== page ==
On the other hand, DRL [Bureau of Democracy, Human Rights, and Labor], especially our Assistant Secretary, wanted Pinochet to be extradited to Spain and to face trial. This would have set an incredible precedent; the world would send a message to dictators everywhere that they have nowhere to hide when they leave office, that they do not enjoy impunity for their crimes. The United States should support that basic principle, we argued.
A lot of legal maneuvering ensued. . . . Eventually, they released Pinochet on health grounds and he was allowed to go back to Chile where some sort of legal process against him would supposedly take place, but we all knew that was a fiction. He was never held accountable, and then he eventually died.
Secretary Albright’s Leadership: The Pinochet saga did have one positive result. Madeleine Albright had been a refugee as a young child, and she was the most sensitive of any Secretary of State that I can recall to the issue of human rights. Other Secretaries of State had looked at human rights as kind of a nuisance. . . .
What happened as a result of the Pinochet drama was that somebody came up with this idea of declassifying our State Department documents relating to the Pinochet era. I do not remember who suggested it, but as soon as I heard it, I was pushing it hard. Secretary Albright said yes, that is a great idea. The regional bureau (WHA) was not crazy about it, but they had to go along with it because the Secretary wanted it.
Unprecedented Transparency: I was working on this project with our colleagues in the Office of Freedom of Information Act Services. They did all the work; they identified the documents and then redacted them, or withheld some, as is necessary, because some things they decided were not releasable, even though it had been 25 years or more. Nonetheless, in the end more than 10,000 documents were released.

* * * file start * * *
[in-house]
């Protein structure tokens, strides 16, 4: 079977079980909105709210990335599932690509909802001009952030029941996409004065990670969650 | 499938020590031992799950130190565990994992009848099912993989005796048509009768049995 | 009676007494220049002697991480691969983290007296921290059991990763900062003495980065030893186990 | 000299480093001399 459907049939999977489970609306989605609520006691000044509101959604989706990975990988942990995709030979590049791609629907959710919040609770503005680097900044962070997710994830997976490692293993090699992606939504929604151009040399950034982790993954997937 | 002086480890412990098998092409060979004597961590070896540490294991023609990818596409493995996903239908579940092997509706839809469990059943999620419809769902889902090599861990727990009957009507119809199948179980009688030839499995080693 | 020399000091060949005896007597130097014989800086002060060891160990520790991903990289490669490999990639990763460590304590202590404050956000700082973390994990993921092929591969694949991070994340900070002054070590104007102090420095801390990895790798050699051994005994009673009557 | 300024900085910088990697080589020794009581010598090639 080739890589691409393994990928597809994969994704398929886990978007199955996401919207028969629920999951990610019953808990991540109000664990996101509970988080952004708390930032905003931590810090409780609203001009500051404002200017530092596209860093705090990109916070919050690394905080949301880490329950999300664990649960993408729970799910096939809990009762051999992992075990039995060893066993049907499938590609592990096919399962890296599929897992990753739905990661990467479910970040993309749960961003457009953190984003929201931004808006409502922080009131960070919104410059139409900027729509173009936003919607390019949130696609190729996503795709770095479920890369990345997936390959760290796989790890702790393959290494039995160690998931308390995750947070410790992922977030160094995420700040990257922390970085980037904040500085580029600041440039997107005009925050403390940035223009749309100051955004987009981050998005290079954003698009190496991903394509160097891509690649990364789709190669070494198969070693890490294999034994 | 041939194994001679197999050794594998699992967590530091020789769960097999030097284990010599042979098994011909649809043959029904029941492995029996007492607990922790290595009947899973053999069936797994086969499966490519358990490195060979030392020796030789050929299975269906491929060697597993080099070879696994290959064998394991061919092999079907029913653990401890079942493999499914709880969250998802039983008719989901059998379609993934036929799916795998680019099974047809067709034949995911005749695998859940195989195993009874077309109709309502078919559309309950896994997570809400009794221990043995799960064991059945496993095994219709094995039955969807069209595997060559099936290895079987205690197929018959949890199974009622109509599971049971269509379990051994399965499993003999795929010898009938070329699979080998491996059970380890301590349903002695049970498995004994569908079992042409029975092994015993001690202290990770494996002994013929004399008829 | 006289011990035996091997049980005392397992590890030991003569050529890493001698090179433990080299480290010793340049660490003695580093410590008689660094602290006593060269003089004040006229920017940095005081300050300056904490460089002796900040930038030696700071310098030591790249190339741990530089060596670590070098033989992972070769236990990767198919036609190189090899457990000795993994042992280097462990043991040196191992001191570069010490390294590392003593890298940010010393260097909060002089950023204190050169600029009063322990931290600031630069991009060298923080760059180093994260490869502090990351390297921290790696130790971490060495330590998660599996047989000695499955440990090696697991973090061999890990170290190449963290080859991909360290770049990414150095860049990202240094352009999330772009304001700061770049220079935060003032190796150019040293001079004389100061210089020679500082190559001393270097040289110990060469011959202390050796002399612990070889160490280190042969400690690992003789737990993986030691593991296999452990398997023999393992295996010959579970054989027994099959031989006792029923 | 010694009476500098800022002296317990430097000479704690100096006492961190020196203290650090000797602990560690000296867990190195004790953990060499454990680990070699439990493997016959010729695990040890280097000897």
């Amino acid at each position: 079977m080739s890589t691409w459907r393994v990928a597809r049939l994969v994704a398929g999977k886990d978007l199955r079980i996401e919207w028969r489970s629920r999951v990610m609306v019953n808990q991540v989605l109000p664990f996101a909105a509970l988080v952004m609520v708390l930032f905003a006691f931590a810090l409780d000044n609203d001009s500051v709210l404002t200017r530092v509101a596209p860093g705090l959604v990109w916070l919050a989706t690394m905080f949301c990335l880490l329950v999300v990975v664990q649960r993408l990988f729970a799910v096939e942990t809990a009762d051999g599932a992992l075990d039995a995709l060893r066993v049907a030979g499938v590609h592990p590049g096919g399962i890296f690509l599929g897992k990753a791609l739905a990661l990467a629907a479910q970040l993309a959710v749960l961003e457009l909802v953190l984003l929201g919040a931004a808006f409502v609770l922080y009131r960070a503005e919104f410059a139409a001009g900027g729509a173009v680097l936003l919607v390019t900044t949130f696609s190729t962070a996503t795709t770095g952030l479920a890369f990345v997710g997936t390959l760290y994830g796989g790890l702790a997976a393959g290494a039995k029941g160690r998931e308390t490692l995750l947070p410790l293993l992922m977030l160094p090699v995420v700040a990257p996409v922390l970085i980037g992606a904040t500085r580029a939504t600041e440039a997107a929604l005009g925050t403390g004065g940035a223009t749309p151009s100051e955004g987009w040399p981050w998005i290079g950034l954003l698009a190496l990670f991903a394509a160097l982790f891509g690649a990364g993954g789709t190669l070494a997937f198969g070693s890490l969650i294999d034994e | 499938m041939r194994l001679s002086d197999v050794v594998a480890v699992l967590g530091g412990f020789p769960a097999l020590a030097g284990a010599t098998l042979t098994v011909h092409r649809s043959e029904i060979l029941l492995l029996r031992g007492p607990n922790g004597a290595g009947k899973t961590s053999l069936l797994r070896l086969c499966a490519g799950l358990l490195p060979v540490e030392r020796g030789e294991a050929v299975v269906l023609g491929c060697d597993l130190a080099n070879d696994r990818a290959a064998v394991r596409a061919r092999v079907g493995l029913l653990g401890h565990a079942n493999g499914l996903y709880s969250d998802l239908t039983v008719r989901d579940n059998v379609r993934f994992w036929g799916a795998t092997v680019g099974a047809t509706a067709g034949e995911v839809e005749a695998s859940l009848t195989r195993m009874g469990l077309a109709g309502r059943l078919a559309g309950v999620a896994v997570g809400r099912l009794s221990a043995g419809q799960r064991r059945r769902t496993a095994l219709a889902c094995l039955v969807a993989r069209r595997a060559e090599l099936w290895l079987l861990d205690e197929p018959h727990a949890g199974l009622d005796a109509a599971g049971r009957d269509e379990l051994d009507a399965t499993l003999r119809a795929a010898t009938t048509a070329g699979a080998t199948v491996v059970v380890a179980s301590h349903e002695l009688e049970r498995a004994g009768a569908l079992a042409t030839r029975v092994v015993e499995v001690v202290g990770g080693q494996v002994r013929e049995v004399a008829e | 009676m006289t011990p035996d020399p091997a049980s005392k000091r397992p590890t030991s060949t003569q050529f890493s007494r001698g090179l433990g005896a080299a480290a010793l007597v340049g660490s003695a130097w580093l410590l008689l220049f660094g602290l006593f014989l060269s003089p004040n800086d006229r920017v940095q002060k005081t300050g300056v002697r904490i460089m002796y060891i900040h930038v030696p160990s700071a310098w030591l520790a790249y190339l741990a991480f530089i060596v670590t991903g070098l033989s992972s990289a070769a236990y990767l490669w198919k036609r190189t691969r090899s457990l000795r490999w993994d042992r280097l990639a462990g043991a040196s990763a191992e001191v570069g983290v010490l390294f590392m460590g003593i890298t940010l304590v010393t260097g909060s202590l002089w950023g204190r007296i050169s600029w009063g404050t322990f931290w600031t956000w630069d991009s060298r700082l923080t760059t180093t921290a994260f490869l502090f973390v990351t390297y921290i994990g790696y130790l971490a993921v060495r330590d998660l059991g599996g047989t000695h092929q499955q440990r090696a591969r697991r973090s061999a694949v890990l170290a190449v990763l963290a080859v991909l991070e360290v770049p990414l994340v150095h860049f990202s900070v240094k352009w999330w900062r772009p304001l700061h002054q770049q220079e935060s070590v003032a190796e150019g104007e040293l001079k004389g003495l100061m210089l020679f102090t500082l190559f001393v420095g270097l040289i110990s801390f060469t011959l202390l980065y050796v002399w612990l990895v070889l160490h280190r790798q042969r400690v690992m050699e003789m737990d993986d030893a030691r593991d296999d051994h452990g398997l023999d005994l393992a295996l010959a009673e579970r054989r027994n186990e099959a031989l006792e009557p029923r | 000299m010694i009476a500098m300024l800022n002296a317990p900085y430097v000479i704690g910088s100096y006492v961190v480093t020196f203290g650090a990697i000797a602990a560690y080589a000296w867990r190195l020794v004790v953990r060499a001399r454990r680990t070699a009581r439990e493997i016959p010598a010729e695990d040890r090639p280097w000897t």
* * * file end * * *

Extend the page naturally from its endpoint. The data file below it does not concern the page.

This did not completely appease the human rights NGOs, who thought we were still withholding smoking-gun documents or that we had made redactions in order to hide crucial information. It did not appease Betty Horman, the widow of American citizen Charles Horman, who was murdered by the Pinochet regime. I met with her at the State Department, by the way. (The movie Missing starring Sissy Spacek and Gene Hackman was based on the case.)
However, it was a major advancement in the human rights field, because we had not done this sort of major declassification before, that I can recall. It might have got some people a little nervous around the world, wondering whether we were going to release documents on their country next. . . . Declassifying and releasing the Pinochet files demonstrated a certain transparency, or desire to get to the truth. Few governments are willing to do that.
TABLE OF CONTENTS HIGHLIGHTS
BA in Political Science and Literature, Virginia Tech 1981–1985
Joined the Foreign Service 1992
Panama City, Panama—Consular Officer 1995–1997
Washington, D.C.—DRL, Administrative Officer 1997–2000
Havana, Cuba—PRM, Refugee Coordinator 2007–2009
Vienna, Austria—PRM, Regional Refugee Coordinator 2013–2016